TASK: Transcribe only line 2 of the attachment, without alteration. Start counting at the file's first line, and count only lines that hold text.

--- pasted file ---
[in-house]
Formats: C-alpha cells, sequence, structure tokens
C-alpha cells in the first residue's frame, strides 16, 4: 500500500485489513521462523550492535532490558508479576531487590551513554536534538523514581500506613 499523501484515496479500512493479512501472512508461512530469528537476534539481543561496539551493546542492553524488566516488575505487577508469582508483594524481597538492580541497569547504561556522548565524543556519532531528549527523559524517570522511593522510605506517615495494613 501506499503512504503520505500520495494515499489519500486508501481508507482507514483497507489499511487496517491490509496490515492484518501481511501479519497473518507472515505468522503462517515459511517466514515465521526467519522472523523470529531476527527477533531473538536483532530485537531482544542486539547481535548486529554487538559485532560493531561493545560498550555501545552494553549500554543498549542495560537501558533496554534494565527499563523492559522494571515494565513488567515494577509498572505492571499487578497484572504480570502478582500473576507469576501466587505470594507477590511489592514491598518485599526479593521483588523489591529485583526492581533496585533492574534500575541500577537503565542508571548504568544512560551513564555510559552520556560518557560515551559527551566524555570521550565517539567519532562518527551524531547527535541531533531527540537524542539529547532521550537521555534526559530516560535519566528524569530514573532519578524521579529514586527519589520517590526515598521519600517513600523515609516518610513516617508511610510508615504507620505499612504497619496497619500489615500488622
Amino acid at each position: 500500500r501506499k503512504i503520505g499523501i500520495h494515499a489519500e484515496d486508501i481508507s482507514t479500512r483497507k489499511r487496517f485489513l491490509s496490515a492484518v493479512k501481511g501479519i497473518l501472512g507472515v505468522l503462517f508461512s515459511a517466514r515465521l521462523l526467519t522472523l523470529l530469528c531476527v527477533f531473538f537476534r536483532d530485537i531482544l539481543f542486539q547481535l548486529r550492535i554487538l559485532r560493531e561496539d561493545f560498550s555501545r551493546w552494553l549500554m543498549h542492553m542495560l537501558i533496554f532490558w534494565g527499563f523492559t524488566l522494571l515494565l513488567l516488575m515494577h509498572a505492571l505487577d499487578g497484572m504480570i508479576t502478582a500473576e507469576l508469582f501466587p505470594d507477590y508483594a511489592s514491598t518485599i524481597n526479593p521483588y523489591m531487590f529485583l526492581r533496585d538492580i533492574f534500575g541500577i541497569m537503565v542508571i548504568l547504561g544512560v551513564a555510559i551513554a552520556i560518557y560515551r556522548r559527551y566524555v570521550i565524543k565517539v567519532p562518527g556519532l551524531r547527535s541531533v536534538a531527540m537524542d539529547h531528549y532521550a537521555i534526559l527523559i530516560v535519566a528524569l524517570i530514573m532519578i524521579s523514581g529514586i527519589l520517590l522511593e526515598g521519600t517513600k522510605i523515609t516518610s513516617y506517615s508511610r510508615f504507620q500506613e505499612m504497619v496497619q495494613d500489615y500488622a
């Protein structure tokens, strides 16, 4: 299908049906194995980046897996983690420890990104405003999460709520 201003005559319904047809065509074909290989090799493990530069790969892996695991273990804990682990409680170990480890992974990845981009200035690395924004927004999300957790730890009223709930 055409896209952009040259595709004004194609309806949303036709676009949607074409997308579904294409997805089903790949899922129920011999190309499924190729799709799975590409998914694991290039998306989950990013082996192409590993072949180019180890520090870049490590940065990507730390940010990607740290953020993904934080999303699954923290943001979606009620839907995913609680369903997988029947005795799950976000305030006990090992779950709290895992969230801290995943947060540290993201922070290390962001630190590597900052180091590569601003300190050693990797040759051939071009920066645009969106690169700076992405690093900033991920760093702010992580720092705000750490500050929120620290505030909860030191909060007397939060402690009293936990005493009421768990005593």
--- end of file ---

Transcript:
Formats: C-alpha cells, sequence, structure tokens